As shown in FIG. 1, the rear wall of the stator 12 is preferably formed via the timing gear wheel, and the electromagnets 44 are placed with a small axial clearance to allow rotation of the phaser 10 within contacting the ferrous discs 45. The placement of the electromagnets 44 is directly aligned with the working chambers 24, 26 and, based on the rotational speed of the phaser, four uniformly spaced electromagnets is believed to be sufficient for maintaining the state of the MR fluid when the electromagnets 44 are activated by the PWM signal from the ECU.

A second embodiment of the invention is shown in FIGS. 7-10, in which the phaser 10 is as described above. However, in this case the electromagnet assembly 60 provides a single ring-shaped electromagnet that entirely radially encompasses the stator 12 of the phaser 10 in the region of the working chambers 24, 26. As shown in FIGS. 8-10, the electromagnet assembly 60 includes a housing 62 having mounting holes 68 for mounting the electromagnet assembly in position at the front of the camshaft phaser 10. The housing 62 includes a support ring 63 in or around which the electromagnetic coil 64 is wound. A ferrous focusing ring 66 is radially inwardly located from the coil 64 and is used to focus the electromagnetic radiation toward the first and second sets of chambers 24, 26 in order to activate the MR fluid. The housing 62 can be made of a non-ferrous or polymeric material and can be cast or molded.

In view of the small radial clearance desired between the ferrous ring 66 and the outside of the stator 12, the electromagnet support assembly 60 must be closely aligned with the phaser 10 to prevent interference or contact between the phaser 10 and the ferrous ring 66. This can be accomplished with thin, wear away spacers which are located on the ferrous disks 45 or the ferrous ring 66, which are preferably a low density polymeric material.

In operation, the separate electromagnets 44 of the electromagnet assembly 40 or the electromagnetic coil 64 of the electromagnet assembly 60 are connected to the ECU for the engine, and the magnetic field strength is varied by the ECU 50 from 0% to 100% using a PWM signal from the ECU 50. The position of the rotor 20 (and hence the camshaft) relative to the stator 12 is measured via the sensor 52 from the trigger wheel 34. The ECU actuates the electromagnet(s) 44, 64 using the PWM signal from the ECU 50. The signal can be increased from 0%, at which the MR fluid is at its lowest viscosity, to a maximum of 100%, where the viscosity of the MR fluid becomes so high that the fluid is nearly solid at 100% PWM signal. With the 100% PWM signal, the phase angle position between the rotor 20 and the stator 12 is fixed.

The electromagnetic radiation from the electromagnet(s) 44, 64 passes either through the radial cover or end face of the stator 12 to the first and second sets of chambers 24, 26 in order to activate the MR fluid. By slowly increasing the PWM signal to the electromagnet(s) 44, 64, the viscosity of the MR fluid can be gradually increased. This has the advantage of acting as a variable effect damper to damp the movements created between the rotor and the stator due to the different forces experienced by the camshaft 30 during its rotation. During the engine cycle, the camshaft experiences reversing torques that act alternately in directions to advance and to retard the phase of the camshaft relative to the crankshaft depending upon whether the cams on the camshaft are in a lift cycle (to open a valve) or a closing cycle (allowing the valve to close via the valve spring). If the PWM signal is at 0% to the electromagnet(s) 44, 64, the rotor 20 is allowed to move freely by the MR fluid passing between the first and second sets of chambers 24, 26 via the space between the radially outer surface of the rotor lugs 22 and the facing inner surface of the stator 12. As the PWM signal to the electromagnet(s) 44, 64 increases from 0%, the viscosity of the MR fluid increases, creating a greater damping action, slowing the alternating movement of the rotor 20 due to the alternating torques experienced by the camshaft 30. The position/timing sensor 52 continuously reads the position of the camshaft 30 and, based on input regarding the position of the crankshaft, it can increase the PWM signal as required, creating a greater damping effect by the MR fluid and allowing the position of the rotor 20 to be more accurately measured due to the higher damping of the movement. As the desired timing position is reached, the PWM signal increases to 100%, changing the state of the MR fluid to a nearly solid form in a matter of milliseconds, thus locking the angular position of the rotor 20 relative to the stator 12.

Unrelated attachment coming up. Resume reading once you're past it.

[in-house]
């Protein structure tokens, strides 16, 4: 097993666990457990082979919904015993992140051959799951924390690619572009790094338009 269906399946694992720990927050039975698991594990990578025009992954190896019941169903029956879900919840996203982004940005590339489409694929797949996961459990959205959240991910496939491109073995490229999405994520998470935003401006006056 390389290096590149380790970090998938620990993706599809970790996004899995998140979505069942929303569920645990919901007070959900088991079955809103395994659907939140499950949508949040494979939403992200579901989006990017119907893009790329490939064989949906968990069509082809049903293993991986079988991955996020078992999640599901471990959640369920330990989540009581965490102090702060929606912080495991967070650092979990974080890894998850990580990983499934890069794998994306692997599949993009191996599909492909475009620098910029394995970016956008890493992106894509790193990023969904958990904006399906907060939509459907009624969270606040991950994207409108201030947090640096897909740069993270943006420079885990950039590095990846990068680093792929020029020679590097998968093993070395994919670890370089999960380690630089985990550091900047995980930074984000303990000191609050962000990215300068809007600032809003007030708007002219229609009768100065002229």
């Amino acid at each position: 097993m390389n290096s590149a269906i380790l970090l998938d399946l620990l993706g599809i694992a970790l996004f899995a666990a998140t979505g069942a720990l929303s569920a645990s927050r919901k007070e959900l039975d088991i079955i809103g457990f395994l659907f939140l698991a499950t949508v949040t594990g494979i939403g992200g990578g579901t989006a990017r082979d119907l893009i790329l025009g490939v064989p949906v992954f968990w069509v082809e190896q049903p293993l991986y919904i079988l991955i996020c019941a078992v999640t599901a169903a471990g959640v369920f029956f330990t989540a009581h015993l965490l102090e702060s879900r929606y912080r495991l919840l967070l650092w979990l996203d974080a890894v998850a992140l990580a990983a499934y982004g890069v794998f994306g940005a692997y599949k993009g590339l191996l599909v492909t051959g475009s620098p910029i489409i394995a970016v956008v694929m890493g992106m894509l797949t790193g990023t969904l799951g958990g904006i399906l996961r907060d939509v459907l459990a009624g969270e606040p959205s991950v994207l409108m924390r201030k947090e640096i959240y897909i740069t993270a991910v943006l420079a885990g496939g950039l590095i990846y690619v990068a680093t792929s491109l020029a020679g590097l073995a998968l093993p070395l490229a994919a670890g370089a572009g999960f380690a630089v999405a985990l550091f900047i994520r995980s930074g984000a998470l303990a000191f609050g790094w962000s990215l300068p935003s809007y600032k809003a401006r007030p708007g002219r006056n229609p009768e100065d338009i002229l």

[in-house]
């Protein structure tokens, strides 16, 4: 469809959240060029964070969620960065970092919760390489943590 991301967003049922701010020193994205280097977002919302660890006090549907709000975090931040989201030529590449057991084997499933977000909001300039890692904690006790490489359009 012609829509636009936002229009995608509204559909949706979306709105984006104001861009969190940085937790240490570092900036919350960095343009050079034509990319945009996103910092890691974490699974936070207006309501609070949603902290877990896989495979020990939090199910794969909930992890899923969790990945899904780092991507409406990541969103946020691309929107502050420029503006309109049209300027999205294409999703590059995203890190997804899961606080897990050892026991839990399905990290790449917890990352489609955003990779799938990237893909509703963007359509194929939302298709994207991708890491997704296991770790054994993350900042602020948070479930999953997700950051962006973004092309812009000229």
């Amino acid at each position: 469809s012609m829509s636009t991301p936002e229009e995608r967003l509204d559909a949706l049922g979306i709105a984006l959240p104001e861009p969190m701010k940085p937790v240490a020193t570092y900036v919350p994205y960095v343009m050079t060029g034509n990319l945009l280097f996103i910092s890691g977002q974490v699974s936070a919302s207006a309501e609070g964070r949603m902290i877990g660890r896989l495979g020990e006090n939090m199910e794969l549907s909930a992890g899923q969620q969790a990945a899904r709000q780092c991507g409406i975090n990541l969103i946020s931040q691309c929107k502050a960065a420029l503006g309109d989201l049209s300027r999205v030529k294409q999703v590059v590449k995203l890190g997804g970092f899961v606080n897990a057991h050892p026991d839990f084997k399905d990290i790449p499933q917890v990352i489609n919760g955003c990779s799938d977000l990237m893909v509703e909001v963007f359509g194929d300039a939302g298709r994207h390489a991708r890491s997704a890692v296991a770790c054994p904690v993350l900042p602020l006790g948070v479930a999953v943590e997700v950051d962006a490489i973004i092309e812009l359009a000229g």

In a preferred embodiment of the invention, the outer cover of the stator 12 is formed as a deep drawn aluminum part which can be welded, mechanically fastened or otherwise connected to the timing gear 14.

This arrangement provides a MR fluid actuated camshaft phaser 10 that allows dependable, accurate and reliable positioning of a camshaft phase angle relative to a crankshaft without the use of pressurized engine oil. This avoids the changes in operation seen in the previously known hydraulically actuated camshaft phasers due to changes in oil temperature. As the MR fluid controlled phaser 10 is entirely independent of the engine oil circuit, it provides improved phaser performance.

Both embodiments of the invention also address the need to activate the MR fluid within the rotating phaser 10 from a stationary electromagnet connected to the ECU in order to receive the PWM signal.

Those skilled in the art will appreciate that various modifications can be made to the MR fluid controlled phaser 10 as well as the electromagnet assemblies 40 and 60 described above which would still fall within the scope of the present invention.